Got to the big bridge. Some 5 miles long, and one of the largest suspension bridges in the USA, it is magnificent. High above the water, with no wind, it was good to ride over it. The only problem was that one of the lanes in each direction was closed for maintenance, and I had to ride on the metal grating deck of the bridge for probably a mile or so. I don’t like riding on these surfaces, even when dry. The bike’s tires want to follow the ridges, making it dart left and right as I ride. It went okay, but I didn’t like that part of the ride.

Just south and west of the bridge, I found another lighthouse, the McGulpin Point Lighthouse. It was closed, so I just took a few pics and moved on to find Hwy 119.

Towards the end of the day, I started thinking of lodging for the night. I had decided that somewhere around Muskegon would be a good place to stop for the night. Just north of town, I got on the smaller road to find a mom and pop place. The first place I stopped was actually a few miles north of Muskegon. I stopped in a place in town, a nice looking motel in a residential neighborhood. They had rooms, but at $98 for a room, I declined and rode towards Muskegon.

I noticed that a lot of motels were posted with “No” Vacancy, making me a little uneasy. The first place that had a vacancy sign ended up with them not posting the “No” before I got there. It was full. The next few were also full. The next one I came to that probably had a room, I rode into the parking lot and decided that it was just too rough a neighborhood. The next place was closed. I was getting pretty concerned.

Then I found the Bel Aire Motel on the south side of town. They had space, and it turned out to be a nice place.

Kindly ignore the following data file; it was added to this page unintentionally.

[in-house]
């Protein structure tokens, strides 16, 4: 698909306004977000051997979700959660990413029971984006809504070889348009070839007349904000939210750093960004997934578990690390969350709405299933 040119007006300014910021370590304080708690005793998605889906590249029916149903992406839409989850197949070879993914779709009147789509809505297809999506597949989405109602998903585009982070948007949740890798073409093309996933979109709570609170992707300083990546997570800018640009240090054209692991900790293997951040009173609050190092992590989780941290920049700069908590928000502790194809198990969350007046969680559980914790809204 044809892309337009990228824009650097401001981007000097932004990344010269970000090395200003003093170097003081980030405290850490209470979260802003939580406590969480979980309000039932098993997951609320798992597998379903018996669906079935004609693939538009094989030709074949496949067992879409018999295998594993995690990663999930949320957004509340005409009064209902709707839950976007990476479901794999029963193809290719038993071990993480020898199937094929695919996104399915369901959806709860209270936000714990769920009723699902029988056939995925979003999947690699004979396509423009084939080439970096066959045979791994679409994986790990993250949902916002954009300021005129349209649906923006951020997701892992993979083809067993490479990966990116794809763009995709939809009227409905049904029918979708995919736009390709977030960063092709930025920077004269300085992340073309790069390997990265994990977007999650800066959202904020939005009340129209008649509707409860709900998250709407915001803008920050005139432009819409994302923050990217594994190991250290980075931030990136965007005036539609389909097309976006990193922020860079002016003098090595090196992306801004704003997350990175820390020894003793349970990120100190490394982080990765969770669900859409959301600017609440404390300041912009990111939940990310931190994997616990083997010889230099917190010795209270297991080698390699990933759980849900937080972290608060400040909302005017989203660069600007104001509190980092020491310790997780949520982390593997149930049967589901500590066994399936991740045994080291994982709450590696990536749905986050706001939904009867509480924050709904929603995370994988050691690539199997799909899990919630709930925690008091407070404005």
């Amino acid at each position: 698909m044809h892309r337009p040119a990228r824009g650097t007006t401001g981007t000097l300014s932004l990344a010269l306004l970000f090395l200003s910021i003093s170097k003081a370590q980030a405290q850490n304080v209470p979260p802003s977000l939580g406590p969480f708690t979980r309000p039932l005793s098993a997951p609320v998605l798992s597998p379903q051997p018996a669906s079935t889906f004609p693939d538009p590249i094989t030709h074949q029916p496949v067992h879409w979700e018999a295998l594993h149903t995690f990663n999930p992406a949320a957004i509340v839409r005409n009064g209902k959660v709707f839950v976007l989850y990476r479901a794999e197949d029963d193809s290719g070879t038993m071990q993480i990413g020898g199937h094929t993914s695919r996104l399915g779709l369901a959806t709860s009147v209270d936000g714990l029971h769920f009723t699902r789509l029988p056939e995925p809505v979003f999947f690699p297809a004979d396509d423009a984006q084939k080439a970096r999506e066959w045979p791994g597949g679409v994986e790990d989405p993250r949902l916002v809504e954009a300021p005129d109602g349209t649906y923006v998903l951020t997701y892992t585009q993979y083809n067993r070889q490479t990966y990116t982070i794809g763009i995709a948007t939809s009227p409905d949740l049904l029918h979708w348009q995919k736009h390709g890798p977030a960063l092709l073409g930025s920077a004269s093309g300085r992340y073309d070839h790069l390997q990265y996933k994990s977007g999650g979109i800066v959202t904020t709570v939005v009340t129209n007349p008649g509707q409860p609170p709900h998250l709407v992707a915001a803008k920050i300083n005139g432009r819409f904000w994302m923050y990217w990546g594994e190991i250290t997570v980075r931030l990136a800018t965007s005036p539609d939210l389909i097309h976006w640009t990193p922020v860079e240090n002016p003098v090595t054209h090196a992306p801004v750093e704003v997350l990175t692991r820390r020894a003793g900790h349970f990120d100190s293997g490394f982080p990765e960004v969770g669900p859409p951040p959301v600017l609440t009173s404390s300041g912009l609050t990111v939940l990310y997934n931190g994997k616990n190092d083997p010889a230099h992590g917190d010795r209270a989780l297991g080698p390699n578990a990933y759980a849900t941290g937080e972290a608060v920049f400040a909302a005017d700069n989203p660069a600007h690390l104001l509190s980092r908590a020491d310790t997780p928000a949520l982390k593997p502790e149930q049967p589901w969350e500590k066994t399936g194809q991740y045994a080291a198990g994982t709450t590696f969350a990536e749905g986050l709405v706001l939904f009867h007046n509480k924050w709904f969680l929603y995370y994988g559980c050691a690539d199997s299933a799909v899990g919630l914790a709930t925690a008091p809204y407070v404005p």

I walked to a nearby restaurant for dinner. They had rave reviews, but it was average. However, they had a glassed-in room full of animal trophys the owner had taken from all over the world. A Polar Bear, two Grizzleys, and lots of other animals, some of which I could not identify. I hope the killer ate the meat instead of taking the magnificent animals just for sport.

Tomorrow—South towards Home

Monday, July 19, 2010

Day Seven—Upper Peninsula and Lighthouses

Today was a good ride. No rain! No heat! No traffic! Cool! All of these things are good, particularly on a bike. It was a good day.

The day started with a big surprise. I got up, showered, and had breakfast. Then started loading the bike. On my first run to the bike, as I was going out a door, a guy that looked familiar was coming in. But He lives near Denver, CO, and I decided that the guy just looked like Johnny. I didn’t think any more about it.

On the next trip, as I was loading some stuff, another familiar face walked by. I was so astounded that I let him pass and walked inside to the lobby. He was talking to a woman—one that I knew. It was Johnny, Bev, and Dennis, all of whom rode with me last year when I organized the Lighthouse Ride. Johnny and Bev are a couple, and Dennis is a friend of theirs who lives in Wyoming. What are the chances of meeting them a year later in the same motel in Sault Ste Marie? Wild!